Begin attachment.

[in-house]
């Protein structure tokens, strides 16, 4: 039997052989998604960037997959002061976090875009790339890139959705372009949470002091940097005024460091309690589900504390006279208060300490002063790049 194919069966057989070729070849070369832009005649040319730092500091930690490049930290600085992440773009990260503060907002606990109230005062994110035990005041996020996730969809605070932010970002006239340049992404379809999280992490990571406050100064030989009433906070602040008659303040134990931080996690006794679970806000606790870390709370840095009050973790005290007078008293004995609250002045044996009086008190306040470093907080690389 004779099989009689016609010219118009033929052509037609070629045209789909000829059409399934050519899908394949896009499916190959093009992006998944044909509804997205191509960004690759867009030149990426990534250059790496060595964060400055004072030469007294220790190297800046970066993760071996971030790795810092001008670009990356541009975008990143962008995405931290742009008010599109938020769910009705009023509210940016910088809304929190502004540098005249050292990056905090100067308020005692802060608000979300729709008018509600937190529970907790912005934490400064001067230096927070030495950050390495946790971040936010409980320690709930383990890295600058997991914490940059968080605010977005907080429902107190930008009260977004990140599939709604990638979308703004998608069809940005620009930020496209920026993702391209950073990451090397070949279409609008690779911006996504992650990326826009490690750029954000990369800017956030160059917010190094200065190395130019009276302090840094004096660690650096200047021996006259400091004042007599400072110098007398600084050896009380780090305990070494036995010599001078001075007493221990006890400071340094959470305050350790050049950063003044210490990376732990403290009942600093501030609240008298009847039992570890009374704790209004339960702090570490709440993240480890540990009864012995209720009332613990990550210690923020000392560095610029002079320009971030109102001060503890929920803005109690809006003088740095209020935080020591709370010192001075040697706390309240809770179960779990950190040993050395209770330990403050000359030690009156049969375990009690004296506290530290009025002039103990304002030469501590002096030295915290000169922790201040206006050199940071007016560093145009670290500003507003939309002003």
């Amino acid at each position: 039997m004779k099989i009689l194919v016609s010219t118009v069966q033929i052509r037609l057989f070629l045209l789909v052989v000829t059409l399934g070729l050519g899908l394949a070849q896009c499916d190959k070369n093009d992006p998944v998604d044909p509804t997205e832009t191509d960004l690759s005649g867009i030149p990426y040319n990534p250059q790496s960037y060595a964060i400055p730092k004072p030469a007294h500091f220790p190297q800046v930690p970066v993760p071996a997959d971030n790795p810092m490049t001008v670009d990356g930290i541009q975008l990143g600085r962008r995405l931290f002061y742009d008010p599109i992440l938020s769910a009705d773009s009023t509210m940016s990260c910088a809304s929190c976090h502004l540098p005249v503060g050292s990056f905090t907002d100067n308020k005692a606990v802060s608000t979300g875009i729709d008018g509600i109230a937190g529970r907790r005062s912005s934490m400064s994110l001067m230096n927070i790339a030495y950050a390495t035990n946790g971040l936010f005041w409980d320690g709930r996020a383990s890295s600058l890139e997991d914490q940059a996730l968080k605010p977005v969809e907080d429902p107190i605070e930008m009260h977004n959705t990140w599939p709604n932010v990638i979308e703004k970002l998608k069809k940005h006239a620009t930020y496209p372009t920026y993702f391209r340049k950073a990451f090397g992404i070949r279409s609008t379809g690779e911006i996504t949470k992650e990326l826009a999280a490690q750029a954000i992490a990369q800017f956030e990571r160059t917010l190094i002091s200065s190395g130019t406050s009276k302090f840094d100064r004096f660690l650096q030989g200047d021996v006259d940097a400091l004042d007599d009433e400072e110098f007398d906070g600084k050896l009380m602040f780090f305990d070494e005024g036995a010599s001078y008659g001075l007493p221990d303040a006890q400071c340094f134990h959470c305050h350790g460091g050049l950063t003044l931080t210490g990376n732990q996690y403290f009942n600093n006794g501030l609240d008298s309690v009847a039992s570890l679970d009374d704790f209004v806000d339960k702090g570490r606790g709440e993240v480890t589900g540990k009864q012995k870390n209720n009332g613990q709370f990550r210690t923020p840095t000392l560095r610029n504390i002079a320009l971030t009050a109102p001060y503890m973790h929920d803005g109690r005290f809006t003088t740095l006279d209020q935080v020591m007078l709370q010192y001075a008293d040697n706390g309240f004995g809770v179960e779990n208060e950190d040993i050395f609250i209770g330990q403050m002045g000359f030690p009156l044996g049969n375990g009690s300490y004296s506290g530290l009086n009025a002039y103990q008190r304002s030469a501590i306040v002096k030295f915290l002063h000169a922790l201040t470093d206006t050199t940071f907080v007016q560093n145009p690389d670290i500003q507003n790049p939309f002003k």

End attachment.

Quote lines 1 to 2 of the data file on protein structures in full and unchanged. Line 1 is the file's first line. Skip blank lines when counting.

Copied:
[in-house]
């Protein structure tokens, strides 16, 4: 039997052989998604960037997959002061976090875009790339890139959705372009949470002091940097005024460091309690589900504390006279208060300490002063790049 194919069966057989070729070849070369832009005649040319730092500091930690490049930290600085992440773009990260503060907002606990109230005062994110035990005041996020996730969809605070932010970002006239340049992404379809999280992490990571406050100064030989009433906070602040008659303040134990931080996690006794679970806000606790870390709370840095009050973790005290007078008293004995609250002045044996009086008190306040470093907080690389 004779099989009689016609010219118009033929052509037609070629045209789909000829059409399934050519899908394949896009499916190959093009992006998944044909509804997205191509960004690759867009030149990426990534250059790496060595964060400055004072030469007294220790190297800046970066993760071996971030790795810092001008670009990356541009975008990143962008995405931290742009008010599109938020769910009705009023509210940016910088809304929190502004540098005249050292990056905090100067308020005692802060608000979300729709008018509600937190529970907790912005934490400064001067230096927070030495950050390495946790971040936010409980320690709930383990890295600058997991914490940059968080605010977005907080429902107190930008009260977004990140599939709604990638979308703004998608069809940005620009930020496209920026993702391209950073990451090397070949279409609008690779911006996504992650990326826009490690750029954000990369800017956030160059917010190094200065190395130019009276302090840094004096660690650096200047021996006259400091004042007599400072110098007398600084050896009380780090305990070494036995010599001078001075007493221990006890400071340094959470305050350790050049950063003044210490990376732990403290009942600093501030609240008298009847039992570890009374704790209004339960702090570490709440993240480890540990009864012995209720009332613990990550210690923020000392560095610029002079320009971030109102001060503890929920803005109690809006003088740095209020935080020591709370010192001075040697706390309240809770179960779990950190040993050395209770330990403050000359030690009156049969375990009690004296506290530290009025002039103990304002030469501590002096030295915290000169922790201040206006050199940071007016560093145009670290500003507003939309002003």